U.S. troops in Gulf have sights on Iraq

The Associated Press

The United States sent troops and warships to the Persian Gulf on Saturday after Saddam Hussein, going to the brink again, sent tens of thousands of elite troops and hundreds of tanks toward the Kuwaiti border.

The Pentagon said no additional movement of Saddam's Republican Guards had been detected since Friday, when they were first reported. But mechanized Iraqi troops were less than an hour from Kuwait.

A highly placed Kuwaiti government source, speaking on condition of anonymity, said the emirate began moving 15,000 troops, backed by tanks, to the border Saturday morning. Iraqi soldiers steamrolled Kuwaiti troops when Baghdad invaded the emirate four years ago.

U.S. officials reported Friday that 20,000 Republican Guards had moved closer to the border, bringing to 64,000 the total number of Iraqi troops in the area. Some 700 tanks were also positioned or headed there.

No one was taking any chances that the unpredictable Saddam might be embarking on another military adventure to try to quell discontent at home.

Amid the uncertainty over what his intentions were, Baghdad's government-run Al-Iraq newspaper warned on Saturday, without elaborating, that unless the sanctions are lifted, "the anger of the patient will erupt in order to compensate for the pains of this patience."

President Clinton warned Saddam on Saturday that it would be "a grave error for Iraq to repeat mistakes of the past or to misjudge either American will or American power."

Clinton dispatched the aircraft carrier USS George Washington with 60 to 80 jets from the Adriatic Sea to the Red Sea, within striking distance of Iraq.

A four-ship amphibious group with 2,000 Marines in the southern Gulf began moving north Saturday and was expected off Kuwait early Sunday.

U.S. supply ships were sailing from an Indian Ocean base, and Britain sent a frigate to bolster its naval force in the Gulf.

Later in the day, Clinton ordered 4,000 more troops from Fort Stewart, Ga., to head Saturday night for Kuwait, and two Patriot missile batteries ordered in Saudi Arabia.

He also heightened the alert status of ships moving into the Gulf region and of combat aircraft in Europe.

Earlier Saturday, Defense Secretary William Perry said the Iraqi "units that are already in position are too close for comfort."

"We have to look at the facts on the ground," Perry said from Port-au-Prince, Haiti, where he was visiting U.S. troops. "We cannot afford to assume this is just a bluff. That is why we are taking the actions we are taking."

Iraq has never recognized the sovereignty of Kuwait, which endured a brutal seven-month occupation after Iraq invaded in 1990.

Iraq's Information Minister, Hamed Youssef Hammadi, confirmed the shifting of troops, but denied Baghdad had any "aggressive intentions."

"Iraq has the right to shift its troops for training and rotation purposes within its boundaries," he said in a telephone interview with the Arabic-language radio station, Radio Monte Carlo, based in Paris. "This is nobody else's business."

On Friday, Baghdad said suggestions that the Iraqi troops threaten Kuwait were part of a "sick plot" to justify maintaining U.N. sanctions that have crippled Iraq since it invaded the emirate.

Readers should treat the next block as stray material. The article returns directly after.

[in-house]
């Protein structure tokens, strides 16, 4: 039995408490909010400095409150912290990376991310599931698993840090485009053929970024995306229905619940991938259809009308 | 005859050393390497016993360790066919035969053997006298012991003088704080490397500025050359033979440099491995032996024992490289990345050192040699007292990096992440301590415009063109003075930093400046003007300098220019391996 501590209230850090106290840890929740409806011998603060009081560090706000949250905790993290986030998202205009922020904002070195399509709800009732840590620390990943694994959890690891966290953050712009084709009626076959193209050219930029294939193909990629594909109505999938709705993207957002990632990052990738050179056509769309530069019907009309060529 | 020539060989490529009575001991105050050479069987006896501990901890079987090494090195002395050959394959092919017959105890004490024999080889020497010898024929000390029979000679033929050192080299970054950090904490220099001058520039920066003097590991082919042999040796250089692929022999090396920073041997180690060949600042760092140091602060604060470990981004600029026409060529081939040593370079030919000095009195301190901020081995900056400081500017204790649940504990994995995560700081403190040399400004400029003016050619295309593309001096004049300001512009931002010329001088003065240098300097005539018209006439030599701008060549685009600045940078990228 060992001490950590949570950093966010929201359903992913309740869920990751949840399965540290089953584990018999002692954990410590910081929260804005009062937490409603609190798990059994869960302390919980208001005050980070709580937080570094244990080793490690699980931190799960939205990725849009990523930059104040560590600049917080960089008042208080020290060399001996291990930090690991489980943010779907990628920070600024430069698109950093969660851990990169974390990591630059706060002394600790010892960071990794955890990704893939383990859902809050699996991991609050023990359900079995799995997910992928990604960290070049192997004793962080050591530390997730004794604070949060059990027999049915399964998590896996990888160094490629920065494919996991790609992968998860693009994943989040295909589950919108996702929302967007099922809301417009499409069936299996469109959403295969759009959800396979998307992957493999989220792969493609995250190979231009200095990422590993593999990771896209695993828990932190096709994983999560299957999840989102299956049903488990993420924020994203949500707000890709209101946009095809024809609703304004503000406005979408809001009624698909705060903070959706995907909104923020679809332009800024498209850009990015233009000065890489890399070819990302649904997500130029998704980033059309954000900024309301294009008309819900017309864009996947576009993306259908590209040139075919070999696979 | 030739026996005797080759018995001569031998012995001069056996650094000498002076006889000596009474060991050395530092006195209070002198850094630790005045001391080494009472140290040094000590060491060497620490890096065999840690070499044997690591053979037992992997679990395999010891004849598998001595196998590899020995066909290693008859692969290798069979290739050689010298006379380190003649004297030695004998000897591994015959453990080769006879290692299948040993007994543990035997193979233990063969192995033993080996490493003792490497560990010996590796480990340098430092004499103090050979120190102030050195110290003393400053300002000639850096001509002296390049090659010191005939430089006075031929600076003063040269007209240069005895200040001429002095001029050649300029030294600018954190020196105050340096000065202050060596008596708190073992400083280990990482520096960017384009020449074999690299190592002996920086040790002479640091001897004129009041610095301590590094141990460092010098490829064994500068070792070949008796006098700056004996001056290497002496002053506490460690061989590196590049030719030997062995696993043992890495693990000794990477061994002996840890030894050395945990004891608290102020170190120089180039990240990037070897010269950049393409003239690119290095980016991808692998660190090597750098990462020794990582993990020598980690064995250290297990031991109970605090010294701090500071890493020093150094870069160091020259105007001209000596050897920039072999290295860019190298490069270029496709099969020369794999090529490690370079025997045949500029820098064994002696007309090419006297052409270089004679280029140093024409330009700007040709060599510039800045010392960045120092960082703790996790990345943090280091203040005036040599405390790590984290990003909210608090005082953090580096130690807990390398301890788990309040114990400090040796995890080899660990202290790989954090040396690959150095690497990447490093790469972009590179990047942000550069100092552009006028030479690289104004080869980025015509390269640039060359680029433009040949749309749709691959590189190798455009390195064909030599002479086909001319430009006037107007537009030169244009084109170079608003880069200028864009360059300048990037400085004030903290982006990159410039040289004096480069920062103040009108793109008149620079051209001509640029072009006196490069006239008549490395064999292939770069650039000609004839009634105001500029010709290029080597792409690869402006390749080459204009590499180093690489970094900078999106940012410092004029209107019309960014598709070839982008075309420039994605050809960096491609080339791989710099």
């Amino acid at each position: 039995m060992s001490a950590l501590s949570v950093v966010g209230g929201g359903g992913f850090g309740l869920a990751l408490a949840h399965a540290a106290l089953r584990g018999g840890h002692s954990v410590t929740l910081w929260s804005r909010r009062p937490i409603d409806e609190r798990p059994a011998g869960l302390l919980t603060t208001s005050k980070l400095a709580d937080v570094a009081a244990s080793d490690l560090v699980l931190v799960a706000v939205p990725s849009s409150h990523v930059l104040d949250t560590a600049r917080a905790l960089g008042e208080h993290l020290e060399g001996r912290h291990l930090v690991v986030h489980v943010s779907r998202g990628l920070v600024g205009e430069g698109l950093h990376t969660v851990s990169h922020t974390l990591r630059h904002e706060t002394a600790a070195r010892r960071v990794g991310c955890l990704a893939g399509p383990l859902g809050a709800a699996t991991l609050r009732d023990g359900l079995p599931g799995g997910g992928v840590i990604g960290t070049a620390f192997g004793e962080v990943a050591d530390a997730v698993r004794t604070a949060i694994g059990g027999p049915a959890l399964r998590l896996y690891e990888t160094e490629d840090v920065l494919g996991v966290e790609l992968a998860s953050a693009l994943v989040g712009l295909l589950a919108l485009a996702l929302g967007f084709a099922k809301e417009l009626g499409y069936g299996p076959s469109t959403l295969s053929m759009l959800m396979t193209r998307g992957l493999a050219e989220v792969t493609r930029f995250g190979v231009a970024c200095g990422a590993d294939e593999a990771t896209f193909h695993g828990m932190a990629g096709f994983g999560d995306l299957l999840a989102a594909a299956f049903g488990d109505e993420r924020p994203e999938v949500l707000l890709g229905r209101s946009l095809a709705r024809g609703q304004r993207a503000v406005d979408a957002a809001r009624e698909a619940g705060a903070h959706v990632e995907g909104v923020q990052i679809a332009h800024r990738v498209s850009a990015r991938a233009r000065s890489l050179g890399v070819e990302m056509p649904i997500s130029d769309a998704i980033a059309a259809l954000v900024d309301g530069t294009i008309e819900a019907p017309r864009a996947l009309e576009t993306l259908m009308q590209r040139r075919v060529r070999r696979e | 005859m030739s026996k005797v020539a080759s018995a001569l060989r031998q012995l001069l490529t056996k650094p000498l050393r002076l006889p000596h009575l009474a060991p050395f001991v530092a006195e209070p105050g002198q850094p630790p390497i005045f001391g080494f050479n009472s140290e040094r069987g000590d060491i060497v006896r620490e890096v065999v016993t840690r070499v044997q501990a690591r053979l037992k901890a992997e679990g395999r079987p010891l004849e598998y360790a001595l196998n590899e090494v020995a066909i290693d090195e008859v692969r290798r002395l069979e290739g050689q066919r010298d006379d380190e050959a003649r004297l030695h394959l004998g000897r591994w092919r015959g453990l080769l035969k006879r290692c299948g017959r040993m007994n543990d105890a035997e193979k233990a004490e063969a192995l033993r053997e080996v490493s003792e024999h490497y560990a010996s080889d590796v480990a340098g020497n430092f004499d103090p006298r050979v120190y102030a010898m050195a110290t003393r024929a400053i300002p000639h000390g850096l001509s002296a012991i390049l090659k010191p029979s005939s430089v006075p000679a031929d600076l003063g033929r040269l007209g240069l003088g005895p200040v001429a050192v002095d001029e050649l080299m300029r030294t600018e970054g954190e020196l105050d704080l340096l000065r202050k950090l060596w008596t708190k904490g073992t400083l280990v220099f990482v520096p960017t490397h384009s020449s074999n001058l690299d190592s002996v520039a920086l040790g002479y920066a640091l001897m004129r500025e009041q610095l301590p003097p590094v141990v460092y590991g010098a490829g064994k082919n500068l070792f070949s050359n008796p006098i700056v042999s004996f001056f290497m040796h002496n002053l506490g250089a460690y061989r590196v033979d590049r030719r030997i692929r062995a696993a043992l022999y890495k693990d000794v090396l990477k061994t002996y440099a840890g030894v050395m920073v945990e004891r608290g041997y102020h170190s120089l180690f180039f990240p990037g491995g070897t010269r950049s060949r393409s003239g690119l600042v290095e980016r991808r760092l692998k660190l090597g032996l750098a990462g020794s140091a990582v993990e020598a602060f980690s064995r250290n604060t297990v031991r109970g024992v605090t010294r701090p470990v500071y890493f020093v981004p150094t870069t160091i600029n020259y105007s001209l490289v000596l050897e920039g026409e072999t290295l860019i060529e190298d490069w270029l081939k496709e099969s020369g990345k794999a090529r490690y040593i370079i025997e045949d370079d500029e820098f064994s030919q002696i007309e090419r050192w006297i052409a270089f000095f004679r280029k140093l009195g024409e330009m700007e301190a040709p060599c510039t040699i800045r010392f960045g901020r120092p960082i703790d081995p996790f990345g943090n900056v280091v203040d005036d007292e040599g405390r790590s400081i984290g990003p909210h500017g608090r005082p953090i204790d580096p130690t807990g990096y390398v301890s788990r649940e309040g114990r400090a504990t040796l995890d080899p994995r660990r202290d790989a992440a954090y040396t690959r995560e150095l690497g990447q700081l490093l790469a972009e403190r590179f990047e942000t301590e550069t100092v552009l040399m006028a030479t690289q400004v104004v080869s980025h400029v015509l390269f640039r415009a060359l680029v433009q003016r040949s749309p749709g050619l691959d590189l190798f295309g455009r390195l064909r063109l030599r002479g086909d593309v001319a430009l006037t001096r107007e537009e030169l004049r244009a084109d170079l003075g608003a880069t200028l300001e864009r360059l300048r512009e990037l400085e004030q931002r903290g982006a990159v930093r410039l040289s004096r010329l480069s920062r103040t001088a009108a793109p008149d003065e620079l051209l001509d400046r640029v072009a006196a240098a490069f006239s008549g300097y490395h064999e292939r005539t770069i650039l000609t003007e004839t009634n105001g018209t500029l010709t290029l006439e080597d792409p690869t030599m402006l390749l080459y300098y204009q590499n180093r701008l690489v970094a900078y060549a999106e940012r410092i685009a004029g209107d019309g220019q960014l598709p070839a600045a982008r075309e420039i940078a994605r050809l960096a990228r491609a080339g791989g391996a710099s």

Hammadi picked up that theme again Saturday when he accused the United States of trying "starve Iraq and turn it into another Somalia or Rwanda." The closest Iraqi troops were 12 miles from the border, he said.

The U.N. Security Council met Saturday to discuss the Iraqi troop movement, which does not violate the cease-fire of the 1991 Gulf War that routed Iraq from Kuwait.

After the session, David Hannay, the British ambassador and council president, said the council viewed Iraq's latest moves with "grave concern" and reaffirmed "its commitment to the sovereignty and territorial integrity of Kuwait."

There were no overt signs of panic in the emirate on Saturday.

The emir of Kuwait, Sheik Jaber al-Ahmad al-Sabah, met with his Cabinet in emergency session for the second day. The government mobilized some reserves and appealed to Kuwait's 1.3 million people not to panic or hoard food.

Long lines formed outside banks and gasoline stations, but there was no mass exodus.

Since its liberation by U.S.-led allies in 1991, Kuwait has signed defense agreements with the United States, Britain, Russia and France and is expected to sign one with China soon.

The emirate's Arab neighbors rallied to its support at a meeting of the Gulf Cooperation Council on Saturday.

At the meeting in Riyadh, the chiefs of staff of Saudi Arabia, the United Arab Emirates, Kuwait, Oman, Bahrain and Qatar discussed what action they should take in response to the Iraqi moves.

In Cairo, the Arab League's secretary-general, Esmat Abdel-Meguid, urged Iraq to pull back its forces from the border. The Iraqi troop movement "threatens the peace and security of the region which is still suffering the effects of the 1990 Gulf crisis," he said, in a written statement from the group's headquarters.

Israel was hit by 39 Iraqi Scud missile attacks during the Gulf War. On Saturday, officials there said they were closely monitoring the Iraqi troop movements, but saw no immediate cause for concern.

Baghdad's periodical Al-Iraq said if the Security Council does not end the sanctions, the long-term monitoring of Iraq's weapons programs, set to begin within the next few weeks, "will not start."

The monitoring program is designed to prevent Saddam from reviving his weapons programs.

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